Last year’s ratings did show an improvement over 2007, but not a dramatic one. WSOP brass explained that by noting that Americans and the world at large were consumed by the drama of the 2008 presidential election and the economic meltdown. The new format, too, would take some getting used to.
The trouble now is, 2009 should have been a banner year for this event and its TV show. Network TV viewership is up, reflecting that Americans want to be entertained and distracted from the ponderous, endless health-care debate. And, as WSOP Commissioner Jeffrey Pollack rightly noted, the Final Table contenders this go-around were directly out of central casting.
You seriously couldn’t get a more fascinating bunch unless you gave Joan Rivers a seat just for the hell of it. They included Card Player magazine publisher Jeff Schulman, who said he’d toss the bracelet in the trash if he won; ex-Bear Stearns exec Steve Begleiter, who some in the press decided was a face of the 2008 financial meltdown; and Darvin Moon, the 46-year-old logger from rural Maryland who’d never been on a jet plane before the summer tournament and had wackier down-home-isms than Dan Rather. There were also a Brit and a Frenchman to appeal to the international crowd, as well as the ultimate champ, a handsome college dropout from Detroit whose father just lost his auto-industry job and who, at 21, is now the youngest winner ever.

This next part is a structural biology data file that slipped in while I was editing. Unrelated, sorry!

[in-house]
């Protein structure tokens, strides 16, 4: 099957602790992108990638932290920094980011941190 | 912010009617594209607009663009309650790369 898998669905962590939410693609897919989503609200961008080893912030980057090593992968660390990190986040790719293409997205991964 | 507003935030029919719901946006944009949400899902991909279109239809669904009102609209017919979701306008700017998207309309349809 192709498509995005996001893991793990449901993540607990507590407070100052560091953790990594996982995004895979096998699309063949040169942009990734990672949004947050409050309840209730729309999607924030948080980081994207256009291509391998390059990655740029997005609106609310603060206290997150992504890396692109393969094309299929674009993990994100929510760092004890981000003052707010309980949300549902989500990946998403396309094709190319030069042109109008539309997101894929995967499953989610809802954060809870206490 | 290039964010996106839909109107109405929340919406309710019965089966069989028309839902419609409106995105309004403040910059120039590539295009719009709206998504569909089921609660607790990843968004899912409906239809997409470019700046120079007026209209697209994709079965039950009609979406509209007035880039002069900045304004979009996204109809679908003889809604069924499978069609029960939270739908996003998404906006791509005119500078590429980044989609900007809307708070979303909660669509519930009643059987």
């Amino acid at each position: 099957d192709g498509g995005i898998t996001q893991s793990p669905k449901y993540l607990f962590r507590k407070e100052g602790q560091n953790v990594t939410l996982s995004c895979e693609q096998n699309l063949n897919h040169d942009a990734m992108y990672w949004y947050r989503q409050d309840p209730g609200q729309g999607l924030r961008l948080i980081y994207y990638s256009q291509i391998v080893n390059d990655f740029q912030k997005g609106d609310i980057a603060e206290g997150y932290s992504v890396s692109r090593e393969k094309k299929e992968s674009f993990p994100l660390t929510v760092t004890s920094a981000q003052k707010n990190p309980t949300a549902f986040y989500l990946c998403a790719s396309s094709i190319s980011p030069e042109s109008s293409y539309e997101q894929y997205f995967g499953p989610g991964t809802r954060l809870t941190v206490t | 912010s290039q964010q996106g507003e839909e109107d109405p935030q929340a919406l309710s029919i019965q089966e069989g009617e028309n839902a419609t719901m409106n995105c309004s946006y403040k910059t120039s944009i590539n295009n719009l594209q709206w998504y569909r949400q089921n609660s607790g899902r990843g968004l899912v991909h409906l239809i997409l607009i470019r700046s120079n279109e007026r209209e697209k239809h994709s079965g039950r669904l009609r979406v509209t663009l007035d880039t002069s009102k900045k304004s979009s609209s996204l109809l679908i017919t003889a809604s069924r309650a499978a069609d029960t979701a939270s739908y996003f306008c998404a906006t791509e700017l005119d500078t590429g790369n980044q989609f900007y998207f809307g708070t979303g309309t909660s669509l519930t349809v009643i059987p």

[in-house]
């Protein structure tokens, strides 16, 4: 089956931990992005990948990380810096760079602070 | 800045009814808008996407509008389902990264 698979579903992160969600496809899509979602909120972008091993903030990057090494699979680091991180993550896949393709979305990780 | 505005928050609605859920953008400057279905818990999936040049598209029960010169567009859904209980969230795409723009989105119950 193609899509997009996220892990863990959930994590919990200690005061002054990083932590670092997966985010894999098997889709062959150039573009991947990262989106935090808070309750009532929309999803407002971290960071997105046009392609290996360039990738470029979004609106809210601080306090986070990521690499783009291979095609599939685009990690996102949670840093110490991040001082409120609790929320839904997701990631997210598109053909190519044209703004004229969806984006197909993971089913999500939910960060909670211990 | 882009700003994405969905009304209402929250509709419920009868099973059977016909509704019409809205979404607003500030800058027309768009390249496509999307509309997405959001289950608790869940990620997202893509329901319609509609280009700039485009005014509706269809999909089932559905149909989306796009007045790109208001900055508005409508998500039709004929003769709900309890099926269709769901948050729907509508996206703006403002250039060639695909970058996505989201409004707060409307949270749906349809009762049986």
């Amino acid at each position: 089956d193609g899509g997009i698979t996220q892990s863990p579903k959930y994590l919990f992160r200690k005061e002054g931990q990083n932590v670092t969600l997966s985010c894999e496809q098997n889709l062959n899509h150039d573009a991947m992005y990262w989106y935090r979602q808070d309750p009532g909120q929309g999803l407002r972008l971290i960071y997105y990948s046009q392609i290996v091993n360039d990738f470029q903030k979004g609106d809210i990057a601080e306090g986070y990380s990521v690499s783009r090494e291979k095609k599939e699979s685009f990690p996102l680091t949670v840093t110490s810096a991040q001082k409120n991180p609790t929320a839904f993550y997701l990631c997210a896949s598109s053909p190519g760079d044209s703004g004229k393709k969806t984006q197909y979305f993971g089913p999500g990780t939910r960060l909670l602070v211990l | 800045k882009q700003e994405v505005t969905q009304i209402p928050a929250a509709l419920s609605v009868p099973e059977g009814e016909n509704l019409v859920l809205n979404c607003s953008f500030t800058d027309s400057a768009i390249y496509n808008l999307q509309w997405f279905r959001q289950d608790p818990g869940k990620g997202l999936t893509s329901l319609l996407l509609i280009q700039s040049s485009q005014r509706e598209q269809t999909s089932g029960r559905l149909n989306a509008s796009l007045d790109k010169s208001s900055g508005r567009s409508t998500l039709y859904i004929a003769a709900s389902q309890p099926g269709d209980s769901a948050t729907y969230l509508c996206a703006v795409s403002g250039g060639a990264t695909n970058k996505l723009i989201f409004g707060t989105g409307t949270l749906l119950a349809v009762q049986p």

Most importantly, there was Phil Ivey, the first superstar to navigate to the Final Table in the modern poker era. The potential for a well-known pro with a gigantic following and elegant good looks to take it all seemed to portend that, at last, mainstream prominence was nigh for the game. True, Ivey refused to promote his own Final Table in the mainstream world, turning down pre-finale interviews with every major publication except the one to which he was obliged because of its association with the broadcast of the WSOP, ESPN the Magazine. Odds are good more people would’ve tuned in if they’d seen and liked Ivey on, say, Jay Leno or The View or read more about him. Now that his presence has proved irrelevant to the outcome and his moment has passed, he ought to realize that the ratings reflected as much about the limits of poker’s prominence as of his own fame.
But this piece is about the limits of poker’s prominence, and a ratings stagnation, given these favorable conditions, gives us a sense of where those limits are. ESPN boasted that viewership among men 25-54 rose 13 percent, which is fine but doesn’t exactly indicate audience diversification. In fact, that rise implies that some other demographic tuned out, given that ratings were flat.
This all should be fine. The WSOP is not in any kind of trouble. The 57 events that make up the overall tournament enjoyed an increased number of total entrants, and the total amount awarded in prizes was the most ever. The tournament has an offshoot in Europe and will have others. There’s robust growth among those who want to play, particularly overseas. It’s a multibillion-dollar brand.
Here in the U.S., though, the WSOP folks would be wise to stop predicting or striving for a resumption of the unnatural poker boom of the earlier part of this decade. That was a great run of luck, but it’s over now.